Shock Leader

Discussion in 'Misc Fishing Tackle Talk' started by roh1961, Feb 7, 2006.

  1. roh1961

    roh1961 New Member

    Messages:
    95
    State:
    Texas
    I hear about the short leaders for abrasion and for shock absorption fishing but does anyone use a long heavy shock leader that goes through the guides and wraps a few times around the spool to absorb the shock when casting heavy weight or is that a surf thing. Is it done for spinning reels as well as casting reels? I don't normally cast that heavy of a weight and don't use a long leader but am coming to the point of having to increase my weight size pretty heavy on a large river nearby. Thanks in advance, Randy
     
  2. Deltalover

    Deltalover New Member

    Messages:
    1,227
    State:
    Tracy Calif
    I have heard of it for surf casting! They say for safety reasons, any weight over 6ozs should use a shockleader, there is a formula but I forget it. 6 oz of weight on a 15 foot rod can be a dangerous object, during the unexpected, like a backlash! Can easly take your fishing buddy down the way, out!
     

  3. Katmaster Jr.

    Katmaster Jr. New Member

    Messages:
    4,644
    State:
    Wilmington, NC
    I use them alot. Not just for big weights but anytime I'm casting real hard or fishing around alot of rocks or something. I use 50lb mono and I tie usually 15 feet of it to my line where it wraps around my spool a few times. I use it for spinning reels and baitcasters. It helps alot, it seems to be most important though when throwing BIG weights. I've got a few Hatteras Heaver rods and when I usually cast them with all my power and when I first got them I wasnt using a shock leader and it just wasnt working too great. So I started using a shock leader and it helps alot!

    Also, for shark fishing in saltwater is an important factor. Because of the sandpaper like skin a shark has. It will cut your line alot of times when it turns and runs in the opposite direction of you the line rubs against the sharks body and it cuts it. Also when Cobia fishing it can help, they will also cut it. So I say be safe and use a shock leader.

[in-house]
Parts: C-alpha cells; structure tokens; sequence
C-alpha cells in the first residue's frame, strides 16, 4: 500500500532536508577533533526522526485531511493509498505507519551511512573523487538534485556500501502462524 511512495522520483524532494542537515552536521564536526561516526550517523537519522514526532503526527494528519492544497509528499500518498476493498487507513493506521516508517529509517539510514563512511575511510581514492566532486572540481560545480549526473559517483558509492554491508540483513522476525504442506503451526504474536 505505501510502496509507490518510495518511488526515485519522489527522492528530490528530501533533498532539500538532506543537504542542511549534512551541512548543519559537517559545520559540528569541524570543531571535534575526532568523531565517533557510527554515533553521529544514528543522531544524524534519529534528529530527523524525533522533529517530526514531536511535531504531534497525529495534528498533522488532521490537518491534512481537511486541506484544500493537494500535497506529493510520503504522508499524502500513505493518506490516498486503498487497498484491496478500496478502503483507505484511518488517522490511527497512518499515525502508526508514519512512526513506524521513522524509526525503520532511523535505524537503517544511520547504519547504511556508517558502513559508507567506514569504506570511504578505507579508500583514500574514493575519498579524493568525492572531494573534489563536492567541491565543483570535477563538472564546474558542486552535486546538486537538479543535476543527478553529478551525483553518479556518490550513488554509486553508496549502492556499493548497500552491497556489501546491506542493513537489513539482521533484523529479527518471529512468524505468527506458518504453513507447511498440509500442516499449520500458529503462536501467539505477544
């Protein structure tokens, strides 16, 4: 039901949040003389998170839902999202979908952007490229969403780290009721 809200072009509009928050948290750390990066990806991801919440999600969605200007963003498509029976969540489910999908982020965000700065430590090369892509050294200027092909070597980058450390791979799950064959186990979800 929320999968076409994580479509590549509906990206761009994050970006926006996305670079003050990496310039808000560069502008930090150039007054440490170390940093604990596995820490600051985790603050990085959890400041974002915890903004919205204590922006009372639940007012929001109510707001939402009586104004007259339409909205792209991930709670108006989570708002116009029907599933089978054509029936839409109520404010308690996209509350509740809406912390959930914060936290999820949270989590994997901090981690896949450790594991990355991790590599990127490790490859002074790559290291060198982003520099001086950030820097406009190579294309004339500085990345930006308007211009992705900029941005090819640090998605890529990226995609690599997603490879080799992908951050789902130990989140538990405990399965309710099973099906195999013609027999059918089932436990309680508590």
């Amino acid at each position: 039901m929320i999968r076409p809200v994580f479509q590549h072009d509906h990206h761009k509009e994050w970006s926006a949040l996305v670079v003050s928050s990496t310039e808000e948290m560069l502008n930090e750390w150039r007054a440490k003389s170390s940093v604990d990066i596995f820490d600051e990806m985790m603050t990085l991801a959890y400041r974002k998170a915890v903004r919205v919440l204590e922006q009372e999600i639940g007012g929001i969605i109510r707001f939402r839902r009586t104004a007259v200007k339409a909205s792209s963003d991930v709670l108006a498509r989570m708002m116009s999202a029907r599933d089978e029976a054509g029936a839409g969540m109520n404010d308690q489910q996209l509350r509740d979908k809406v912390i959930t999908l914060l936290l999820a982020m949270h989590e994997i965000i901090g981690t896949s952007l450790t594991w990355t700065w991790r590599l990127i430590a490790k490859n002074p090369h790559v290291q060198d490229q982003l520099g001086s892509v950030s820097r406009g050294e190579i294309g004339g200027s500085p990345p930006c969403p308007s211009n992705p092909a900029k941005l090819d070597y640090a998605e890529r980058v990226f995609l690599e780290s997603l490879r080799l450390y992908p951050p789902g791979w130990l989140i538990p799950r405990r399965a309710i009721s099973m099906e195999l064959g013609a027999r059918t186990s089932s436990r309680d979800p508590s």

Zakk:)
     
  4. Mark J

    Mark J New Member

    Messages:
    9,407
    State:
    Four Oaks, NC
    Shock leaders are a must for distance casting. Alot of folks fail to realize what a 6 oz weight using some of the methods of distance casting will do to a truck windshield, radiator, or human skulls.

    I've seen a truck with a 6 oz pyramid weight in the radiator and the broken windshields. Seen some close calls with humans but fortunately I haven't seen anyone hit.

    On Hatteras heavers spooled with 20- 25 pound line I generally make the shock leader out of 80 pound test and long enough for 3 wraps on the reel and try not to fish within a 100 yards of anyone else.

    But along with age and spending time on the beaches I found the only time you really need to distance cast is if you have an extended onshore blow that muddies the water close in other wise you are more times then not casting over the fish.
     
  5. Ol Whiskers

    Ol Whiskers New Member

    Messages:
    290
    State:
    Fairfield Township, Ohio
    I use a shock leader on the 12-ft surf rig when fishing from shore or pier. Usually 30-lb mainline, 60-lb mono shock leader about 20ft long thru 8-oz slipsinker, 3/0 barrel swivel, 95-lb single strand wire. I can heave this rig with a 12 inch whiting out past the breakers. Took a 175-lb blacktip shatk of Longboat Key a few years ago.

    On the cat rods, 8-ft MH CatMaxx/6500C3, 20-lb Trilene big game, I never felt the need for a shock leader, even with 8-oz no-roll and big bait. I probably don't feel the need to cast that far, so I don't load it up very much.
     
  6. Katmaster Jr.

    Katmaster Jr. New Member

    Messages:
    4,644
    State:
    Wilmington, NC
    Good post! Alot of times we really are casting over fish. I like to use my heavers at dams. I cast into little current pockets and stuff. When I'm surf fishing I like to get my bait as far out as possible though because the angle of my line goes out over the waves, while when I cast closer to the beach my line goes in the waves and it moves my baits around alot and washes them up. It's not really because the fish are way out there or anything. Alot of times the fish are actually in the waves and stuff, chasing baitfish up towards the beach and whatnot. Alot of times when I'm surf fishing it is for Sharks though and they really seem to just be roaming around out there, just having big bloody bait helps with them alot IMO. I think the only reason to cast way out as far as trying to actually catch more fish is if there is some sort of structure out there or something, like s hole or sandbar or something. When catfish at dams it can help to be able to cast way out to a scour hole, or eddy, etc.

    Zakk.:)

     
  7. roh1961

    roh1961 New Member

    Messages:
    95
    State:
    Texas
    I usually don't use over 7 foot rods but I have a 10 1/2 foot casting rod and a 11 foot spinning rod that will be used for long casts. Would the longest ones be the only ones that might need a shock leader?
     
  8. Larry

    Larry New Member

    Messages:
    707
    State:
    Minnesota
    I've never had a chance to do surf fishing. So pardon my ignorance
    This application applies with the use of spinning reels only??? Is that correct?
     
  9. Katmaster Jr.

    Katmaster Jr. New Member

    Messages:
    4,644
    State:
    Wilmington, NC
    Hmmm....In my opinion yes only the longer rods would need them. But of course if you are casting those 7ft rods like they are 10ft ones. I mean casting them real hard or something maybe you need a shock leader.